Springer Nature is making SARS-CoV-2 and COVID-19 research free. View research | View latest news | Sign up for updates

Internationalization and evolution of application areas of an emerging technology: The case of nanotechnology


Nanotechnology patenting has grown rapidly in recent years as an increasing number of countries are getting into the global nanotechnology race. Using a refined methodology to identify and classify nanotechnology patents, this paper analyses the changing pattern of internationalization of nanotechnology patenting activities from 1976–2004. We show that the dominance of the G5 countries have declined in recent years, not only in terms of quantity, but also in terms of quality as measured by citation indicators. In addition, using a new approach to classifying the intended areas of commercial applications, we show that nanotechnology patenting initially emphasized instrumentation, but exhibited greater diversification to other application areas in recent years. Significant differences in application area specialization are also found among major nanotechnology nations. Moreover, universities are found to play a significant and increasing role in patenting, particularly in US, UK and Canada.

This is a preview of subscription content, log in to check access.


  1. Adelman, D. E., DeAngelis, K. L. (2007), Patent metrics: The mismeasure of innovation in the biotech patent debate, Texas Law Review, forthcoming.

  2. Arnall, A., Parr, D. (2005), Moving the nanoscience and technology debate forwards: short-term impacts, long-term uncertainty and the social constitution, Technology in Society, 27: 23–38.

  3. Bawa, R. (2004). Nanotechnology patenting in the US, Nanotechnology Law and Business, 1: 31–50.

  4. Braun, T., Schubert, A., Zsindely, S. (1997), Nanoscience and nanotechnology on the balance, Scientometrics, 38(2): 321–325.

  5. Compano, R., Hullman, A. (2002), Forecasting the development of nanotechnology with the help of science and technology indicators, Nanotechnology, 13(3): 243–247.

  6. Darby, M. R., Zucker, L. G. (2003), Grilichesian breakthroughs: Inventions of methods of inventing and firm entry in nanotechnology, National Bureau of Economic Research Working Paper No. 9825.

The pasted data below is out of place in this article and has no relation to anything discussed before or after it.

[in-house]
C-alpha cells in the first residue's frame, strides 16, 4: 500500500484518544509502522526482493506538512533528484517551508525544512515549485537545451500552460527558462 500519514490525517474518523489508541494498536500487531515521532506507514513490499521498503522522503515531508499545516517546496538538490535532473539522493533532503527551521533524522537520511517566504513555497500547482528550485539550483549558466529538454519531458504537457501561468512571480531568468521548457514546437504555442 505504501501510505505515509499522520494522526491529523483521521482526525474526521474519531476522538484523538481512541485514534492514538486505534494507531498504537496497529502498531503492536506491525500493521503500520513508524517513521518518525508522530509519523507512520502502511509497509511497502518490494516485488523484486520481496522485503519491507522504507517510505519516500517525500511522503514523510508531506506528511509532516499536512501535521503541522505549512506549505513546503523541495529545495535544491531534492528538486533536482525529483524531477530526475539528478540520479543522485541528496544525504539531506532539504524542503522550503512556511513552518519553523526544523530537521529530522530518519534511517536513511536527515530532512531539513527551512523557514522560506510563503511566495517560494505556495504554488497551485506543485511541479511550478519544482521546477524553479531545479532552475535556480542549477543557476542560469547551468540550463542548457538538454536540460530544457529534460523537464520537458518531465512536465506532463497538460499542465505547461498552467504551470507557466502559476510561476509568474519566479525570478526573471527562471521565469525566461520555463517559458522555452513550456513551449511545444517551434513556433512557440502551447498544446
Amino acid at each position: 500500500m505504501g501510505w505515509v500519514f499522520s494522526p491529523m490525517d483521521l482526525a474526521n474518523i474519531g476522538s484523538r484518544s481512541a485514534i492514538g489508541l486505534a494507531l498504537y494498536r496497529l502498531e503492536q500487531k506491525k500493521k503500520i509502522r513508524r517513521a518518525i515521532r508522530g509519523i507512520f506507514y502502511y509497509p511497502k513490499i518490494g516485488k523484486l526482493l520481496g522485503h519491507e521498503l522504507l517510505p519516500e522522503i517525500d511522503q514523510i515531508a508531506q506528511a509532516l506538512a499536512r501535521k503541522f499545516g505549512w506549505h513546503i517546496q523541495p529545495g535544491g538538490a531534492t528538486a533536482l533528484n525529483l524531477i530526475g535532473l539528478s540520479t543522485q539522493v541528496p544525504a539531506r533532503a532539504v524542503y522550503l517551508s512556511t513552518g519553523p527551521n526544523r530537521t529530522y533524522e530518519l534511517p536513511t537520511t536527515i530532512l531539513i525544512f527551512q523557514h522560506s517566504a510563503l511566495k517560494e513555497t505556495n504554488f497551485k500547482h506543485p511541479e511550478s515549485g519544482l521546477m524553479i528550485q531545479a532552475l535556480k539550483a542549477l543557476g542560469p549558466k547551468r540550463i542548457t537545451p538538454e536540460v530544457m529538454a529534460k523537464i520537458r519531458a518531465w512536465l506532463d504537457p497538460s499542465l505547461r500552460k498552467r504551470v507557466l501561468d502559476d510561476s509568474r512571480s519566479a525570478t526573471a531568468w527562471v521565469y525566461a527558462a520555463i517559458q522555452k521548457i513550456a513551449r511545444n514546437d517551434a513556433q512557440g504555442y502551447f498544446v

7. Darby, M. R., Zucker, L. G. (2004), Formation and transformation of industries: Nanotechnology, chapter 2 in Nanoscience and Nanotechnology: Opportunities and Challenges in California, Sacramento, CA: California Council on Science and Technology. Downloaded from http://www.ccst.us/ccst/pubs/nano/NanoReport.pdf

  8. Grupp, H. (1994), The measurement of technical performance of innovations by technometrics and its impact on established technology indicators, Research Policy, 23: 175–193.

  9. Holister, P. (2002), Nanotech: the tiny revolution. CMP Cientifica.

  10. Huang, Z., Chen, H., Chen, Z. K., Roco, M. C. (2004), International nanotechnology development in 2003: Country, institution and technology field analysis based on USPTO patent database, Journal of Nanoparticle Research, 6: 325–354.

  11. Huang, Z., Chen, H., Yip, A., Ng, G., Guo, F., Chen, Z. K., Roco, M. C. (2003), Longitudinal patent analysis for nanoscale science and engineering: Country, institution and technology field, Journal of Nanoparticle Research, 5: 333–363.

  12. Hullman, A., Meyer, M. (2003), Publications and patents in nanotechnology: An overview of previous studies and the state of the art, Scientometrics, 58(3): 507–527.

  13. Lee, L. L., Chan, C. K., Ngaim, M., Ramakrishna, S. (2006), Nanotechnology patent landscape 2006, Nano, 1(2): 101–113.

  14. Lemley, M. A. (2005). Patenting nanotechnology, Stanford Law Review, 61: 601–630.

  15. Marinova, D., McAleer, M. (2003) Nanotechnology strength indicators: International rankings based on US patents. Nanotechnology, 14: R1–R7.

  16. Meyer, M. (2000), Patent citations in a novel field of technology: What can they tell about interactions of emerging communities of science and technology? Scientometrics, 48: 151–178.

  17. Meyer, M. (2001), Patent citation analysis in a novel field of technology: An exploration of nano-science and nano-technology. Scientometrics, 51: 163–183.

  18. Meyer, M., Persson, O. (1998), Nanotechnology: Interdisciplinarity, patterns of collaboration and differences in application, Scientometrics, 42: 195–205.

  19. Miller, J. C., Serrato, R., Represas-Cardenas, J. M., Kundahl, G. (2005), The Handbook Of Nanotechnology: Business, Policy, And Intellectual Property Law 224, John Wiley: New York.

  20. Rosenberg, N. (1992) Scientific instrumentation and university research, Research Policy, 21: 381–390.

  21. Sampat, B. N., (2004) Examining Patent Examination: An Analysis of Examiner and Applicant Generated Prior Art, Haas Business School Working Paper, downloaded from http://faculty.haas.berkeley.edu/wakeman/ba297tspring05/Sampat.pdf

  22. Schummer, J. (2004). Multidisciplinarity, interdisciplinarity, and patterns of research collaboration in nanoscience and nanotechnology, Scientometrics, 59(3): 425–465

  23. Trajtenberg, M., Jaffe, A., Henderson, R (1997). University versus corporate patents: A window on the basicness of invention, Economics of Innovation and New Technology, 5(1): 19–50.

Download references

Author information

Correspondence to Poh Kam Wong.

Rights and permissions

Reprints and Permissions

About this article

Cite this article

Wong, P.K., Ho, Y.P. & Chan, C.K. Internationalization and evolution of application areas of an emerging technology: The case of nanotechnology. Scientometrics 70, 715–737 (2007). https://doi.org/10.1007/s11192-007-0309-z

Download citation


  • Application Area
  • Patent Citation
  • Institutional Ownership
  • Revealed Comparative Advantage
  • Nanotechnology Patent